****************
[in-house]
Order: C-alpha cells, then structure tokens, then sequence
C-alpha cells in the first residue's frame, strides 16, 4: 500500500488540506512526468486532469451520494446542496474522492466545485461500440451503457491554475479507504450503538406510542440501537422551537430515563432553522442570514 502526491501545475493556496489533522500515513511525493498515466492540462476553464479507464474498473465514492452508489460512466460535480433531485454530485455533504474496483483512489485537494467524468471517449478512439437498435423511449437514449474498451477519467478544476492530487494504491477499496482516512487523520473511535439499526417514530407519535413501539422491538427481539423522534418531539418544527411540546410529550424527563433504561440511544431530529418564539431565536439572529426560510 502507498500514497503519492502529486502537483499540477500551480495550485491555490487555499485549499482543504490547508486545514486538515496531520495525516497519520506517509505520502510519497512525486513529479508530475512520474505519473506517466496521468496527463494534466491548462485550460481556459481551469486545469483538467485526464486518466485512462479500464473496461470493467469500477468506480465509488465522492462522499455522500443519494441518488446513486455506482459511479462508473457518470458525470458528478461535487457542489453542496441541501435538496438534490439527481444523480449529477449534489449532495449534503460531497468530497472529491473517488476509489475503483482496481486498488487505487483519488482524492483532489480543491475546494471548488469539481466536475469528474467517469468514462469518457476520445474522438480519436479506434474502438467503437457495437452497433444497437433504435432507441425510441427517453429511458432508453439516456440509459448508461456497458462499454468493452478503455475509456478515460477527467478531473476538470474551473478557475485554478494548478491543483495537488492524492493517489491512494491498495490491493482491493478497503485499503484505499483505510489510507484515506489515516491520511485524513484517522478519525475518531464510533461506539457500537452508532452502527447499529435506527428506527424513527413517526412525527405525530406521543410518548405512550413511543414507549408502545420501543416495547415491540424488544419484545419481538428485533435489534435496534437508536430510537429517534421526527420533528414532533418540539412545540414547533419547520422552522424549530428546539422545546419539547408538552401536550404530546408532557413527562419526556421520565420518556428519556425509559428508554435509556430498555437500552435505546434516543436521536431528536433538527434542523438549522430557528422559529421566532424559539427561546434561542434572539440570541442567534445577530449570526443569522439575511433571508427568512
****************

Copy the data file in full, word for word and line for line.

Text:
[in-house]
Order: C-alpha cells, then structure tokens, then sequence
C-alpha cells in the first residue's frame, strides 16, 4: 500500500488540506512526468486532469451520494446542496474522492466545485461500440451503457491554475479507504450503538406510542440501537422551537430515563432553522442570514 502526491501545475493556496489533522500515513511525493498515466492540462476553464479507464474498473465514492452508489460512466460535480433531485454530485455533504474496483483512489485537494467524468471517449478512439437498435423511449437514449474498451477519467478544476492530487494504491477499496482516512487523520473511535439499526417514530407519535413501539422491538427481539423522534418531539418544527411540546410529550424527563433504561440511544431530529418564539431565536439572529426560510 502507498500514497503519492502529486502537483499540477500551480495550485491555490487555499485549499482543504490547508486545514486538515496531520495525516497519520506517509505520502510519497512525486513529479508530475512520474505519473506517466496521468496527463494534466491548462485550460481556459481551469486545469483538467485526464486518466485512462479500464473496461470493467469500477468506480465509488465522492462522499455522500443519494441518488446513486455506482459511479462508473457518470458525470458528478461535487457542489453542496441541501435538496438534490439527481444523480449529477449534489449532495449534503460531497468530497472529491473517488476509489475503483482496481486498488487505487483519488482524492483532489480543491475546494471548488469539481466536475469528474467517469468514462469518457476520445474522438480519436479506434474502438467503437457495437452497433444497437433504435432507441425510441427517453429511458432508453439516456440509459448508461456497458462499454468493452478503455475509456478515460477527467478531473476538470474551473478557475485554478494548478491543483495537488492524492493517489491512494491498495490491493482491493478497503485499503484505499483505510489510507484515506489515516491520511485524513484517522478519525475518531464510533461506539457500537452508532452502527447499529435506527428506527424513527413517526412525527405525530406521543410518548405512550413511543414507549408502545420501543416495547415491540424488544419484545419481538428485533435489534435496534437508536430510537429517534421526527420533528414532533418540539412545540414547533419547520422552522424549530428546539422545546419539547408538552401536550404530546408532557413527562419526556421520565420518556428519556425509559428508554435509556430498555437500552435505546434516543436521536431528536433538527434542523438549522430557528422559529421566532424559539427561546434561542434572539440570541442567534445577530449570526443569522439575511433571508427568512